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Electronic Delivery and Receipt of Information by Brokers, Dealers and Municipal Securities Dealers
On May 9, 1996, the Securities and Exchange Commission (the “SEC”) issued an interpretative release expressing its views on the use of electronic media for delivery of information by, among others, brokers and dealers. The SEC stated that brokers, dealers and others may satisfy their delivery obligations under federal securities laws by using electronic media as an alternative to paper-based media within the framework established in the SEC’s October 1995 interpretive release on the use of electronic media for delivery purposes. The SEC also indicated that an electronic communication from a customer to a broker or dealer generally would satisfy the requirements for written consent or acknowledgment under the federal securities laws.
The Municipal Securities Rulemaking Board (the “Board”) is publishing this notice to address the use by brokers, dealers and municipal securities dealers (“dealers”) of electronic media to deliver and receive information under Board rules. The Board will permit dealers to transmit documents electronically that they are required or permitted to furnish to customers under Board rules provided that they adhere to the standards set forth in the SEC Releases and summarized below. Dealers also may receive consents and acknowledgments from customers electronically in satisfaction of required written consents and acknowledgments. Furthermore, the Board believes that the standards applied by the SEC to communications with customers should also apply to communications among dealers and between dealers and issuers. However, although it is the Board’s goal ultimately to permit dealers to make required submissions of materials to the Board electronically if possible, this notice does not affect existing requirements for the submission of materials to the Board, its designees and certain other entities to which information is required to be delivered under Board rules.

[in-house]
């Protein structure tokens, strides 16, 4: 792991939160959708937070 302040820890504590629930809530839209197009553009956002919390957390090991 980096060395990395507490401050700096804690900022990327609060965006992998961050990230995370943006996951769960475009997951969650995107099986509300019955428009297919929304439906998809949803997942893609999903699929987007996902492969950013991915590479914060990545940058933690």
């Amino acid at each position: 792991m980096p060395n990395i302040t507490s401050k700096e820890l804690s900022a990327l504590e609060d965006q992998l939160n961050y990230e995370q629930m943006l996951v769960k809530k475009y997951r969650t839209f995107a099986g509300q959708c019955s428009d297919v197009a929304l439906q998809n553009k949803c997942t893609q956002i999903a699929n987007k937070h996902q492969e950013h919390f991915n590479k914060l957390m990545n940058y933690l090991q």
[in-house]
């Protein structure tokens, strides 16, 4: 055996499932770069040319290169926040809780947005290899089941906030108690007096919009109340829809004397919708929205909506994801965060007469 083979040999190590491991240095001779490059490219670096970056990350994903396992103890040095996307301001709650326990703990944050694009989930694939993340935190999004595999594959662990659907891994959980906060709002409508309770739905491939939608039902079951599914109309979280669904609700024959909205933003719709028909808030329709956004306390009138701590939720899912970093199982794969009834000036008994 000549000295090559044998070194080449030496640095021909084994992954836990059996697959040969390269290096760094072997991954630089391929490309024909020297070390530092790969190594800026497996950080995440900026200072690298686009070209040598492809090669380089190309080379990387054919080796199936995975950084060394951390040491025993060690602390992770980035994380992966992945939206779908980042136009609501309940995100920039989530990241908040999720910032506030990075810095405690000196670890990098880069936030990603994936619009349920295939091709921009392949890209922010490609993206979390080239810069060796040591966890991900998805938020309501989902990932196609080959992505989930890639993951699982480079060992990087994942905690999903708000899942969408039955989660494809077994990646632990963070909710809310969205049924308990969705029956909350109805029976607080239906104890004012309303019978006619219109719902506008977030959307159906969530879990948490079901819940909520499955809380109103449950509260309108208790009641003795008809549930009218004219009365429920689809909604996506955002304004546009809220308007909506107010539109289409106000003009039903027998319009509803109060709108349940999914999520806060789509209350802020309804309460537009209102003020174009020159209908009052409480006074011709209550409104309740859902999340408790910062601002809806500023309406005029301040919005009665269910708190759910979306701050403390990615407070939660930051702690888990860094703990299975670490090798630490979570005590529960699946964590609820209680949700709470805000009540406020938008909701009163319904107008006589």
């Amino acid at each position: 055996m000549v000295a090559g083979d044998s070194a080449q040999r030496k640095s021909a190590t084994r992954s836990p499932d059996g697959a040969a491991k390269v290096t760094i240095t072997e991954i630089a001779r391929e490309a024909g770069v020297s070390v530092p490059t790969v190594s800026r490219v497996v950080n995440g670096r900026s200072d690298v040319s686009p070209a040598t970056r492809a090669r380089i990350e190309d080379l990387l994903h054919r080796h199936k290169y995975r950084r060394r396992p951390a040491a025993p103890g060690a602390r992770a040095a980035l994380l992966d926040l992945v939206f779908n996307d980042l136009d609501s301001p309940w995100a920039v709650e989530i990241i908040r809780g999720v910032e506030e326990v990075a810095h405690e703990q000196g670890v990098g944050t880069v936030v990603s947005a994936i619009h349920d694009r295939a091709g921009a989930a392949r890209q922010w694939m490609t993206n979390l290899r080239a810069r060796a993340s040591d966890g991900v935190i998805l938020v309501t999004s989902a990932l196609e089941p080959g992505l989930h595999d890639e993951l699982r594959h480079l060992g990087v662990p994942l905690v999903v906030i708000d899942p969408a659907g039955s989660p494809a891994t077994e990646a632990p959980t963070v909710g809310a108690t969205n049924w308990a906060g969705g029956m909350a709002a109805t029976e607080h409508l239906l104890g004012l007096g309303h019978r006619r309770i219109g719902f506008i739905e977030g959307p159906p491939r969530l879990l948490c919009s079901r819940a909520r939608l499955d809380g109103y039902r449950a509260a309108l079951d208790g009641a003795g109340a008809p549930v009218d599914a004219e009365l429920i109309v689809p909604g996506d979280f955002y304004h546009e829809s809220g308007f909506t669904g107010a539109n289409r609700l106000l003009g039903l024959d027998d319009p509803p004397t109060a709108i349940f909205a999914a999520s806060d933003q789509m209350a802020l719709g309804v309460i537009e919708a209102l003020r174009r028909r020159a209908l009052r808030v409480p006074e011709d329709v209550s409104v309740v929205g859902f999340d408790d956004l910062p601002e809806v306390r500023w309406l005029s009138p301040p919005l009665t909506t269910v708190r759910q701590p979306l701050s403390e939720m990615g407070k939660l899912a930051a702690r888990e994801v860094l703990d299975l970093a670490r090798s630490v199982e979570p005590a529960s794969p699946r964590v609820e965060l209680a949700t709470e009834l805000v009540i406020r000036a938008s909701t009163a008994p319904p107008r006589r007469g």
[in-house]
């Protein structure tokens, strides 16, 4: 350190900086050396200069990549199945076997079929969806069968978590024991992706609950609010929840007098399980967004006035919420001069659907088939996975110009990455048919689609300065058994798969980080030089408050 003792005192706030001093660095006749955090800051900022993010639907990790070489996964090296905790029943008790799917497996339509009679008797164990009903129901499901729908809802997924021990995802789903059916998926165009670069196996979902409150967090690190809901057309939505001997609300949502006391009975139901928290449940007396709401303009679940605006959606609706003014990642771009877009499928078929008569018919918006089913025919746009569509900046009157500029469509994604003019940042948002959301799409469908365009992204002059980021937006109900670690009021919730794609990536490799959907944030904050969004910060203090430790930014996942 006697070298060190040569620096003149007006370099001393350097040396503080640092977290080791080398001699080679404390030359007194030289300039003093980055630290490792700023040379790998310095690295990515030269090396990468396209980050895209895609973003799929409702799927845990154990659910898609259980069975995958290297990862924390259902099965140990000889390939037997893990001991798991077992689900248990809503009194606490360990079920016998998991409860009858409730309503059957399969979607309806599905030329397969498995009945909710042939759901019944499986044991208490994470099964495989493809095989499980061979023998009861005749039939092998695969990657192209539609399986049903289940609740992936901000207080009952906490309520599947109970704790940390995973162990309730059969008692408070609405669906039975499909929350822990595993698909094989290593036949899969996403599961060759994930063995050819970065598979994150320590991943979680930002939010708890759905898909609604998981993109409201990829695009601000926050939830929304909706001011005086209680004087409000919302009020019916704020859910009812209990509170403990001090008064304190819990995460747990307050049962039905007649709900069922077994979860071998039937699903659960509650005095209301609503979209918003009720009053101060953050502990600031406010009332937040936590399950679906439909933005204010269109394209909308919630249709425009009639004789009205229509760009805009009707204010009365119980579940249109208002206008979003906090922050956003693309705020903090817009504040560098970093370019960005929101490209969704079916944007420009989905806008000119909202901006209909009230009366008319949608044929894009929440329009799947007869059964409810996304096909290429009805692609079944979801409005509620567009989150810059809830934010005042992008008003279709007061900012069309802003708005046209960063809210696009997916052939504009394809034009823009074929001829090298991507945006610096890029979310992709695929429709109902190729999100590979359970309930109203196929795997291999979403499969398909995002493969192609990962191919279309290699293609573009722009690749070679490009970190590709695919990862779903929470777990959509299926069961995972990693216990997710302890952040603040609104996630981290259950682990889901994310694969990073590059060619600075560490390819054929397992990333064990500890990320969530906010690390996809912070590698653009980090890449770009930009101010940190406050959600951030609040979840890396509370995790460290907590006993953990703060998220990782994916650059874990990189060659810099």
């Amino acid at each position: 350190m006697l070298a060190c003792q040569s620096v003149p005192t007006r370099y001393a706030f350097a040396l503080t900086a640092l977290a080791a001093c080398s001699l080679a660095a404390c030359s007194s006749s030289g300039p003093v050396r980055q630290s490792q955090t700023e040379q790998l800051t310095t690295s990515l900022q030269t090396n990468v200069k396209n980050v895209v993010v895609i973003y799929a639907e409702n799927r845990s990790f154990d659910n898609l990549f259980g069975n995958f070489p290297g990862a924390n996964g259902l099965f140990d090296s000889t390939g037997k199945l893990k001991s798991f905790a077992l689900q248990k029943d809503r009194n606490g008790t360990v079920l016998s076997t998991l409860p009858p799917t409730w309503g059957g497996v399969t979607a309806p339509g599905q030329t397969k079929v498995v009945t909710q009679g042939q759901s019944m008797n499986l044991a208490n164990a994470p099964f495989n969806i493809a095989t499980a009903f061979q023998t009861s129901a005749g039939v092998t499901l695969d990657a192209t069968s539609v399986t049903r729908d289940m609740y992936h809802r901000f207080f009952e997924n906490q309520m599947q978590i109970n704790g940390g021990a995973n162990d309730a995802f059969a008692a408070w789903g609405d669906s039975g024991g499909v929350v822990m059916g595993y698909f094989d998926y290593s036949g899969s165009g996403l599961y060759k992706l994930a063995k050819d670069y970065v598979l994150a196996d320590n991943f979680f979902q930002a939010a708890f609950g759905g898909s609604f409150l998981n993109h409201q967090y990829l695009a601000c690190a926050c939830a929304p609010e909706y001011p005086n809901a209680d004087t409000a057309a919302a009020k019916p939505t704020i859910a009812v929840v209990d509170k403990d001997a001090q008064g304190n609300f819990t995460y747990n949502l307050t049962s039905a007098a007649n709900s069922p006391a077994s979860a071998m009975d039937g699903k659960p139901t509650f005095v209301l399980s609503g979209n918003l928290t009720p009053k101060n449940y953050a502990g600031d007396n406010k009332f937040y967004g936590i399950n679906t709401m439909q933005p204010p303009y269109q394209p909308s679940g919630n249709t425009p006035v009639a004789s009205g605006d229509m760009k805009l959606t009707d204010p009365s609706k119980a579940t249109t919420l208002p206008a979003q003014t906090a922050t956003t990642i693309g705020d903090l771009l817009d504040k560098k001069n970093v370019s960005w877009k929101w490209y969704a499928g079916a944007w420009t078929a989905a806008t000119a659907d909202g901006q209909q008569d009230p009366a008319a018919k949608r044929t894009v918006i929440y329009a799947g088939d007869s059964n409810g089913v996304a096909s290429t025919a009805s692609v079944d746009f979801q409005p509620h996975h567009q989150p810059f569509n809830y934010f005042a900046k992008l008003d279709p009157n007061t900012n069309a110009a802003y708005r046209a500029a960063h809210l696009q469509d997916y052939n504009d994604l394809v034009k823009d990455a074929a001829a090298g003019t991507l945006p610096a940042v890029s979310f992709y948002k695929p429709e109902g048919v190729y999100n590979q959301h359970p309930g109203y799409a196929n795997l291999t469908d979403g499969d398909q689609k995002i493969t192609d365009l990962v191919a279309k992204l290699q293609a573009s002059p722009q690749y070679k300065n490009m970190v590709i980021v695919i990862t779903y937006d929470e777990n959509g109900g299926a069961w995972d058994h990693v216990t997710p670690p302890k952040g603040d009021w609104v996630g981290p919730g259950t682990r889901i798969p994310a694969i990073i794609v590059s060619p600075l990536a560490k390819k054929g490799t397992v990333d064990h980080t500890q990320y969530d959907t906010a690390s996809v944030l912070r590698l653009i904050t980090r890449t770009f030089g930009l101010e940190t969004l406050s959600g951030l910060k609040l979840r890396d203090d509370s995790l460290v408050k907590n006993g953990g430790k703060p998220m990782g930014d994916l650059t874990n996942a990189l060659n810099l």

Dealers are urged to review the SEC Releases in their entirety to ensure that they comply with all aspects of the SEC’s electronic delivery requirements. Although the examples provided in the SEC Releases are based on SEC rules, the examples nonetheless provide important guidance as to the intended application of the standards set out by the SEC with respect to electronic communications.
Electronic Communications from Dealers to Customers
General. According to the standards established by the SEC, dealers may use electronic media to satisfy their delivery obligations to customers under Board rules, provided that the electronic communication satisfies the following principles:
1. Notice – The electronic communication should provide timely and adequate notice to customers that the information is available electronically. Since certain forms of electronic delivery may not always provide a likelihood of notice that recipients have received information that they may wish to review, dealers should consider supplementing such forms of electronic communication with a separate communication, providing notice similar to that provided by delivery in paper through the postal mail, that information has been sent electronically that the recipients may wish to review.